Thursday, July 26, 2012

Why The Taliban Should Become A Political Party

As 2011 marked the ten-year anniversary of the invasion of Afghanistan and the dismantling of the oppressive Taliban forces there, this year provides an interesting look at the successes and shortcomings of the past decade spent in the Middle East. Saddam Hussein is now long gone from power in Iraq, and Hamid Karzai has managed to hold on as President in Afghanistan with his democratic, albeit highly corrupt government. And for several years, the Taliban was no longer a primary concern in the region. However, now a decade later, it appears that the Taliban is more insidious of an entity than the United States had previously imagined. Taliban-related casualties and terrorist attacks have steadily increased over the past two years, with April and May this year being some of the deadliest in response to the one-year anniversary of Osama bin Laden’s death.  Furthermore, the Taliban have damaged relations between the United States and Pakistan, as the latter has been increasingly accused by the former of harboring the Taliban as they continue their terrorist attacks across the border in Afghanistan. Disappointingly, it’s beginning to seem as though the vitality of the Taliban is no more deteriorated as it was ten years ago when the first C.I.A. troops landed in Northern Afghanistan, a sign that hard military power will not be the solution in eliminating Taliban threats to the region. Instead, the U.S. should look towards the alternative approach of soft diplomatic power, and seek to legitimize the Taliban as a political entity rather than a solely terrorist one. Obviously, this is a risky move to make – the Taliban is notoriously known for their extremist limitations of women’s rights, violent persecution of opposition to their causes, and a general abhorrence of the Western world. Providing them with the means to pursue these sentiments in the political arena could prove to be a fatal mistake. On the other hand, continuing to exhaust financial and military resources fighting a guerilla war against Islamist extremists in the Middle East will ultimately prove to be a failure. With so few options on the table, it would be in the best interest of the United States to explore the alternative and hope for a successful outcome.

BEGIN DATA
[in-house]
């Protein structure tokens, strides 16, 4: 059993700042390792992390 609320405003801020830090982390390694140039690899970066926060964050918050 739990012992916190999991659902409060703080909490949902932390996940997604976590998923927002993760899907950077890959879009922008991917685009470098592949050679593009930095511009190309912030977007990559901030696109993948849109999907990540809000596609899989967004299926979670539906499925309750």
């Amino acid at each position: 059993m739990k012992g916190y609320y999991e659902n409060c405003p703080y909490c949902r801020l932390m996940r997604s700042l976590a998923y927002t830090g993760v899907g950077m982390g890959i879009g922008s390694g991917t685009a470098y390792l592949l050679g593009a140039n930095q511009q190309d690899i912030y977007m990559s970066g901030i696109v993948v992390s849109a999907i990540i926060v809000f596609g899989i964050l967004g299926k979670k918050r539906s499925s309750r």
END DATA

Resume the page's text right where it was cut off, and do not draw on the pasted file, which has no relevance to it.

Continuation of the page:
This will not be the first time a militant organization has undergone the transformation into a political party, and in the past it has often worked. In 1992, after a little over a decade of armed conflict in Lebanon, the militant faction Hezbollah decided to participate in parliamentary elections. Today, they continue to participate democratically in the Lebanese government, while also implementing their own social reforms in the country as well as throughout the Muslim and Arab world. While Hezbollah has admitted to having ties with the Islamic Jihad Organization, terrorist attacks by Hezbollah itself have decreased significantly since their entry into politics. Hamas is another example of a somewhat successful transformation from wholly militant faction into political party. Yes, Hamas continues to execute military attacks on neighboring Israel, but as a political party, it has made several important steps towards Palestine becoming a United Nations-recognized state. Most notably, Hamas and their rival party Fatah signed an agreement in Cairo in late May of this year agreeing to form a unity government and essentially paving the way to a democratic election process sometime next year. This type of progression would not be seen if Hamas continued operating solely as a violent, militaristic entity with the sole purpose of fighting Israel. The two remain bellicose, but more often than not, diplomacy is implemented rather than physical violence. And speaking of Cairo, it was just this past week that Mohamed Morsi, of the Muslim Brotherhood was democratically elected by the people of Egypt to become the new President of Egypt. Widely considered a terrorist organization, the fact that Morsi was even permitted to run in the elections this year was perceived cautiously but much of the Western world. However, Morsi has vowed to support the people in any way he can, and has promised equality that will transcend religion, gender, and race. While these may be empty appeals to the people who just elected him, Morsi has shown willingness to progress Egypt in a democratic fashion that will hopefully allow further industrialization and economic development for the country.